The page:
The control concept of the entire application is based on gaze and gesture control. If the user wants to perform an interaction, he can either simply look at an object or click on it by executing an air-tap gesture. With this kind of interaction he does not need any additional hardware and can work with the program in a natural way.
Efficient, clear, playful …
… this is how the prototypical application should work. Users should be able to identify directly which employees are over- or underworked. The arrangement of the elements should be clear and well structured, so that the personnel planners would not lose the overview and would instead enjoy using the application.
In order to get a better idea of the 3D objects, I implemented the concept directly in a 3D modeling program. This allowed the individual elements to be viewed directly from several perspectives and gave a better feel for the effect on the user.
As you can see above, we changed the concept so that the user could see all employees of the company in one view (blue & green bars), using the whole room for information retrieval. This should allow the user to explore data in a new and natural way. If she now looks at an avatar or a bar in a view, a menu opens with the actual data for this bar. If she clicks on the avatar, a menu for selecting individual projects also appears.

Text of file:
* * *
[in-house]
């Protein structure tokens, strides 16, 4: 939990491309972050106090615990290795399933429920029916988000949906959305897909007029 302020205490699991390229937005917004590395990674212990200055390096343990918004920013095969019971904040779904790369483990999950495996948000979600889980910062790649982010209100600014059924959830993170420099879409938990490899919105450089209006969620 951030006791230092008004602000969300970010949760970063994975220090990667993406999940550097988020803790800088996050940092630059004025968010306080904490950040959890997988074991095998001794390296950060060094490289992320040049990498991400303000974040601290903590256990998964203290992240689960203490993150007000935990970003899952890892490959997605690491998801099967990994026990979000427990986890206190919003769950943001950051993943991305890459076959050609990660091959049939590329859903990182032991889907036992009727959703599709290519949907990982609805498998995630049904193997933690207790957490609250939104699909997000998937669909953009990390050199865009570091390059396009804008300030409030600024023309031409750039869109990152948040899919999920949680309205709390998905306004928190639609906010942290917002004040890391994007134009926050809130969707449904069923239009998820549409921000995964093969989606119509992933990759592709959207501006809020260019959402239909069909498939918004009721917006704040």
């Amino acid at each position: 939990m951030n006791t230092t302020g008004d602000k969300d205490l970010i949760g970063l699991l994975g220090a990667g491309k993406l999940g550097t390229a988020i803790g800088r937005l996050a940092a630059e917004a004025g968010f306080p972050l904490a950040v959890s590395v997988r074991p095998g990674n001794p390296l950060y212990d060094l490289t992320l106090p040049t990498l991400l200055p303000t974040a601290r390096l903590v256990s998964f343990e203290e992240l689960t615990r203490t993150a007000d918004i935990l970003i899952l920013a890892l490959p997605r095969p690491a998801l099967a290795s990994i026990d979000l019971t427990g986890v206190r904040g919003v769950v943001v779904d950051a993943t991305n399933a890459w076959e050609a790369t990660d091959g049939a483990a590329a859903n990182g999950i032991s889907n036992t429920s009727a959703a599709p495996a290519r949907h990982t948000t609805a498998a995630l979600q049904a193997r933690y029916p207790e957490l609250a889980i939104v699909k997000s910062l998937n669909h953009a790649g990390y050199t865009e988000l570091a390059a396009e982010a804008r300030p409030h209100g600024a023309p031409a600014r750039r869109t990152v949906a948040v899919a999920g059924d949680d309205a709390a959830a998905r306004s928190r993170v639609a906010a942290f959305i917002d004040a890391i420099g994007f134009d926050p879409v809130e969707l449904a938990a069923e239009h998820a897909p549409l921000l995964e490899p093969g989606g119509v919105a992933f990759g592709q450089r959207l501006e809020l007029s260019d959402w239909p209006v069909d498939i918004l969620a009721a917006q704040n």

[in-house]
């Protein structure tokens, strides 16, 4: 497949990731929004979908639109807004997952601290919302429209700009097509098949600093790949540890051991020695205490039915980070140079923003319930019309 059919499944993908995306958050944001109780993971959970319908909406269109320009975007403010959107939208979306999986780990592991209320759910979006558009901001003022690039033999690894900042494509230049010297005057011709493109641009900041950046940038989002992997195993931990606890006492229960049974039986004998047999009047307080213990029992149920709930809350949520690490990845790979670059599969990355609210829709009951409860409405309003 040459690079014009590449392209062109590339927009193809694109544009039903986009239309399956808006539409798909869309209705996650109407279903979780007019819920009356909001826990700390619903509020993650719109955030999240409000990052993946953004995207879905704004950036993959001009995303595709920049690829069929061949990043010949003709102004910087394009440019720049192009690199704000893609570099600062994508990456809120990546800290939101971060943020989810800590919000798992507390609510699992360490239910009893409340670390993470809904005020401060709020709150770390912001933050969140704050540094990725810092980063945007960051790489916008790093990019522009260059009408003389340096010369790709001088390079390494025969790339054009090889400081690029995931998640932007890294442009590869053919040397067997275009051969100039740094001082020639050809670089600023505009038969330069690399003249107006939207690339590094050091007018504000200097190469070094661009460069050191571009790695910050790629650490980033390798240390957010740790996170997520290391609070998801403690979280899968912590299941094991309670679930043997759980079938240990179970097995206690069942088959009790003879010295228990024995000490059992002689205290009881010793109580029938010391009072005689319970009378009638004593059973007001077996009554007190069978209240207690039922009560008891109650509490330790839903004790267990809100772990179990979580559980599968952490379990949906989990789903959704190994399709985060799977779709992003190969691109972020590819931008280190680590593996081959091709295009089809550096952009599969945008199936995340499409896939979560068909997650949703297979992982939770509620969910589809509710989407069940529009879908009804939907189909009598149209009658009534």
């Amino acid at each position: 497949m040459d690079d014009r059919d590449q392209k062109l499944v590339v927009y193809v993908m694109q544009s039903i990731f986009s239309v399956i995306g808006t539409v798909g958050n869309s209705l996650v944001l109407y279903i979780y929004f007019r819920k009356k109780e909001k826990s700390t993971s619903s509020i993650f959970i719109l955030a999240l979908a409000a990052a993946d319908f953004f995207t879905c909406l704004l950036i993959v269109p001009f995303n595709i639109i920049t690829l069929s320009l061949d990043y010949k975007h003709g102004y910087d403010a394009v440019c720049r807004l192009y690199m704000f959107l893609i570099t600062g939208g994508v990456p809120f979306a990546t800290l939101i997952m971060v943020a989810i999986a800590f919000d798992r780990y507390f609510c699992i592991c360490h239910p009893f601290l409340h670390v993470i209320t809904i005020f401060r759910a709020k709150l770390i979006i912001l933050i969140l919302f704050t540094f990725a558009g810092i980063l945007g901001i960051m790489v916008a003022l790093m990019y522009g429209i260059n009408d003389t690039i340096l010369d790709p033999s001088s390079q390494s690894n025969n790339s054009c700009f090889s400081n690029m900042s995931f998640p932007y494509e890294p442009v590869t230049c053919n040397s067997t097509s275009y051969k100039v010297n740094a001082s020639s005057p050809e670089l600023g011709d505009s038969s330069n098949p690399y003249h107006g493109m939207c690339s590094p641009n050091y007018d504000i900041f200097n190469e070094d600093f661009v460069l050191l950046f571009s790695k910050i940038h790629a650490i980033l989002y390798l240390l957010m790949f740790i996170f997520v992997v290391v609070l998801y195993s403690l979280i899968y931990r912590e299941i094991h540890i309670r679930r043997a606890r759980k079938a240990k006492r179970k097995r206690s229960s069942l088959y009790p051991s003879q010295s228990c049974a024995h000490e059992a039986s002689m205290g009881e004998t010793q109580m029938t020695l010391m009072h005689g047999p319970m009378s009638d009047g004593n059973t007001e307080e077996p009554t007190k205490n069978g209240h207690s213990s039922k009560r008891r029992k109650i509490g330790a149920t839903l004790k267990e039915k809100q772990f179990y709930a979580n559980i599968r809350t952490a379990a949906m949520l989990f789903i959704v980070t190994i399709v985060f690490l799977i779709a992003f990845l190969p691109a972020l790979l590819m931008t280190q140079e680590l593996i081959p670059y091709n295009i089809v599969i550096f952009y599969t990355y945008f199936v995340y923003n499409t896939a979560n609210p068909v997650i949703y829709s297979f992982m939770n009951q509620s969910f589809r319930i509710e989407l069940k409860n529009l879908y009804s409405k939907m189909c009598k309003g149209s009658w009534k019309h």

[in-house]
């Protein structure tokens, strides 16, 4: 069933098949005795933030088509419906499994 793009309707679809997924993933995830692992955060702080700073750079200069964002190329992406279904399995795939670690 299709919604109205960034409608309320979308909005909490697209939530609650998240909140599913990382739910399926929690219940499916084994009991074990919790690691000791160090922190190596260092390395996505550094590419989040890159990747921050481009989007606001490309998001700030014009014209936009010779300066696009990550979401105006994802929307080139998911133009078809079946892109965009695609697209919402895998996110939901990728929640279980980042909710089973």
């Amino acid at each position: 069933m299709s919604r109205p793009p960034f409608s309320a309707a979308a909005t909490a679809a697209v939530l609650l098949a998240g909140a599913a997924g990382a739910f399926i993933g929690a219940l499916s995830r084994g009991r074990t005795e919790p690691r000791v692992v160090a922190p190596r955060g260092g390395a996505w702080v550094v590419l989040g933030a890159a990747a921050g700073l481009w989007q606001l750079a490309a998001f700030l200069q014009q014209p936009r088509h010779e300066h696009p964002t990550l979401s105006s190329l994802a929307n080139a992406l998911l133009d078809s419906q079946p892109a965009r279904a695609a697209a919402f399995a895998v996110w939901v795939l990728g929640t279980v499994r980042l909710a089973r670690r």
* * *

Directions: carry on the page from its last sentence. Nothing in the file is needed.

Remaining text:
Performance in the AR application: From code to 3D
The designed concept graphics now had to be converted into a real application on the HoloLens. A big problem at the beginning of the implementation was the performance of the AR glasses. In first tests it quickly became clear that the tracking and the creation of spatial data cost a lot of performance and therefore no complex geometries with fancy shadows or the like could be used. In order to solve this problem, I created my own geometries from scratch. I started with a simple cube consisting of single points and polygons. This could then be dynamically changed and generated due to its full parametrization. In order to improve the performance and to display edges better, I developed a simple shader, which made simple and performant shading possible.